Far from the gleaming skyscrapers of modern Southeast Asian capitals such as Bangkok or Kuala Lumpur, Cambodia’s capital Phnom Penh is a dusty and edgy yet somewhat enchanting city of crumbling colonial architecture, wide boulevards and chaotic markets.
It is gradually modernising, with a few contemporary skyscrapers appearing on the skyline and the popular riverside promenade (Sisowath Quay) now lined with lively cafés, juice bars, hostels, hotels and restaurants – many of them filled with backpackers and other travellers. Despite that, however, Phnom Penh still has an edge and atmosphere found in few other Southeast Asian capitals. Some elements of the city are quite charming, such as the ramshackle market stalls and historic temples, while others can prove to be quite the opposite: tiny children gathering recycling from bins to make a few Riel for their family, and amputee beggars vying for tourists’ pockets.
While most visits to the city are trouble-free, always watch your pockets and bags as there is a great deal of poverty in Phnom Penh that gives rise to opportunist theft. At the same time, look after your health by following the usual travel health tips such as avoiding ice in drinks (unless it’s from a trusted source) and always using a good mosquito repellent , particularly from dusk onwards, to protect yourself against malaria and dengue fever.
The main tourist sights of Phnom Penh
Dominating the city centre’s sightseeing attractions is the 19th century Royal Palace, including the fabulous Palace Grounds, Silver Pagoda and Temple of the Emerald Buddha. It’s open from 8am, and this is the best time to visit to avoid the heat. You’ll need to wear something decent to cover legs and shoulders, or you can hire a sarong and large t-shirt for a small fee at the entrance.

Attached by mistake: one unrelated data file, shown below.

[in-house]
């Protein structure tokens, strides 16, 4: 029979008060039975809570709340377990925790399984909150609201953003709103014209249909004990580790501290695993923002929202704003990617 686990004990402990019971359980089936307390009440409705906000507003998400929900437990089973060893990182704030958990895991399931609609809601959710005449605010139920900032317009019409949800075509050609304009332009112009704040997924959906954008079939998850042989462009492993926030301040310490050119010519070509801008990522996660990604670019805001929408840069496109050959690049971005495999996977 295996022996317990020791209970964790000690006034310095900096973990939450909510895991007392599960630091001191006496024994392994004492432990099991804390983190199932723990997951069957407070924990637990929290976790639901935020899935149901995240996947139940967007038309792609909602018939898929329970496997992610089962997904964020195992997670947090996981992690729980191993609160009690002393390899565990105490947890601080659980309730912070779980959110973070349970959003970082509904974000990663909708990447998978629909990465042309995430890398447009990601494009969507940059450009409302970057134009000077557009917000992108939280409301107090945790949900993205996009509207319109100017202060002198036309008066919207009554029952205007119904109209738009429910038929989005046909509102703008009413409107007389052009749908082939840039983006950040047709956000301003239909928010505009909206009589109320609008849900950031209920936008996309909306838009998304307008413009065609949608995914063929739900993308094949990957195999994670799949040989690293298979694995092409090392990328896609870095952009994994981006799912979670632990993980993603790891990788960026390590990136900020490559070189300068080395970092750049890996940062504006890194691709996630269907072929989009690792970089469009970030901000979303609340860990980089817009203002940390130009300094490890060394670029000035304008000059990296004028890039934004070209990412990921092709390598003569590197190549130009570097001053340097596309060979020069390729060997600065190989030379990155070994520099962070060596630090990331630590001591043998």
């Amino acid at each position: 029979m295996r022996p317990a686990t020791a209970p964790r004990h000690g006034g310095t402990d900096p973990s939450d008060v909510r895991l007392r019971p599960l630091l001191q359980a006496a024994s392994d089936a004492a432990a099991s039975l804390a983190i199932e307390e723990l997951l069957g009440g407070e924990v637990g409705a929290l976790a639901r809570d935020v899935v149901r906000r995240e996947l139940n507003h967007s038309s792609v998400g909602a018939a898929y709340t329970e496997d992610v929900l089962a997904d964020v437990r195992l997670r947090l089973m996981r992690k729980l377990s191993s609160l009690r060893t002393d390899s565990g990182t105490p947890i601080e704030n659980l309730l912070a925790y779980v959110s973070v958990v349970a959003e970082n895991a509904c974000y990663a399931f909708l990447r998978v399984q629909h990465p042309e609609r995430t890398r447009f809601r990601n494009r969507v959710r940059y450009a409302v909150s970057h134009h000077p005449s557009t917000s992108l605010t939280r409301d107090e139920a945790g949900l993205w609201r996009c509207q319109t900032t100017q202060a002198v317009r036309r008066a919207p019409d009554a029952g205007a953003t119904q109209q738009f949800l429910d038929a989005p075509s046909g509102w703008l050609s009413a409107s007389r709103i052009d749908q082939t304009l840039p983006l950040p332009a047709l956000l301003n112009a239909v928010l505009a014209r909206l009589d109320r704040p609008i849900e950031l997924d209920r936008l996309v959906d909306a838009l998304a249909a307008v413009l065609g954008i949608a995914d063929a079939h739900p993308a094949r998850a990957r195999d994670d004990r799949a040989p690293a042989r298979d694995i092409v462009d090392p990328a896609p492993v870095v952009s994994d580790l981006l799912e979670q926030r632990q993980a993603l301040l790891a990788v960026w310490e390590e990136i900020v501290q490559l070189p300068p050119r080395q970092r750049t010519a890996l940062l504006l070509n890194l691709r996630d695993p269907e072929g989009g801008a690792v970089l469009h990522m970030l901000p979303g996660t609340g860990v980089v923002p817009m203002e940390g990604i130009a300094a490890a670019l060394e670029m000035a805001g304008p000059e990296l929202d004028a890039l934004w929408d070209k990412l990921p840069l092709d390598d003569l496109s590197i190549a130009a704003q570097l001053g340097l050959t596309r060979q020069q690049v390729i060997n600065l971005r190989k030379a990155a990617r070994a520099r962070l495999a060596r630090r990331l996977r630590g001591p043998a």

Another central sight is the National Museum of Cambodia, which features an interesting collection of art from Cambodia’s ‘Golden Age’ of Angkor, alongside statues of Hindu Gods, ancient inscribed tablets and prehistoric burial artefacts. At its centre there is a lovely courtyard with a statue of Yama, the Hindu god of death (or the ‘Leper King’) taken from the Terrace of the Leper King in Angkor Archaeological Park.
A must-see sight for anyone who wants to better understand Cambodia’s horrific past during the Khmer Rouge’s four-year campaign of terror is the Tuol Sleng Genocide Museum. This school, which was converted into the country’s most notorious prison (‘S21’) in 1975, housed more than 14,000 people who were tortured and then killed and buried at the Killing Fields just outside of the city. Only eight prisoners made it out of the prison alive.
You can hire a taxi or tuk-tuk for the 17km trip out of town to the tranquil yet moving Killing Fields of Choeung Ek. A glass-sided Buddhist stupa containing thousands of human skulls lies at the heart of the mass graves that were discovered in 1979.
Perhaps one of the city’s most bizarre attractions, which commission-earning tuk-tuk drivers will be quick to tell you about and encourage you to visit, is the Thunder Ranch Shooting Range. Situated near the Killing Fields, it is said to be run by a unit of the Royal Cambodian Army, and for a relatively high fee you can try shooting pistols or machine guns at paper targets. Many tuk-tuk drivers will try to include it in a ‘package’ with the Killing Fields, but if you don’t want to go there just make it clear that you’re not interested.
After a hard day’s sightseeing, treat your aching limbs to a massage – there are plenty of spa places around the main tourist areas, prices are cheap, and the massage is generally very relaxing.
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